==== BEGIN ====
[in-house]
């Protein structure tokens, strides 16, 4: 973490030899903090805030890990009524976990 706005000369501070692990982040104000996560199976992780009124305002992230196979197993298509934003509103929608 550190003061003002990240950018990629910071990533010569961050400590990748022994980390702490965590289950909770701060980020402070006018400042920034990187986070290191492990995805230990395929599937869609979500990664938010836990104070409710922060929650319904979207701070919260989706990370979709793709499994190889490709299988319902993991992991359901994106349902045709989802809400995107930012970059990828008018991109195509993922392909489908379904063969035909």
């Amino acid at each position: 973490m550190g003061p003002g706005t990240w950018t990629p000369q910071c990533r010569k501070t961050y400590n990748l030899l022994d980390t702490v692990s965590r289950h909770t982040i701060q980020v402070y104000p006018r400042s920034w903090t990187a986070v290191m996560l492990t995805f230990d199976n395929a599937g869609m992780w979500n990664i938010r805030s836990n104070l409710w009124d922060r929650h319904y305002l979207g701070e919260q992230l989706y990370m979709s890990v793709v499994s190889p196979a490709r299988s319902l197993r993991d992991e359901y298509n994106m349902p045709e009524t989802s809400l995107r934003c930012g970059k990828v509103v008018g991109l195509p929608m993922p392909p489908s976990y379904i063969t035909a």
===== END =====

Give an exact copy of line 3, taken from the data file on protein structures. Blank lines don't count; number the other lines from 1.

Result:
């Amino acid at each position: 973490m550190g003061p003002g706005t990240w950018t990629p000369q910071c990533r010569k501070t961050y400590n990748l030899l022994d980390t702490v692990s965590r289950h909770t982040i701060q980020v402070y104000p006018r400042s920034w903090t990187a986070v290191m996560l492990t995805f230990d199976n395929a599937g869609m992780w979500n990664i938010r805030s836990n104070l409710w009124d922060r929650h319904y305002l979207g701070e919260q992230l989706y990370m979709s890990v793709v499994s190889p196979a490709r299988s319902l197993r993991d992991e359901y298509n994106m349902p045709e009524t989802s809400l995107r934003c930012g970059k990828v509103v008018g991109l195509p929608m993922p392909p489908s976990y379904i063969t035909a």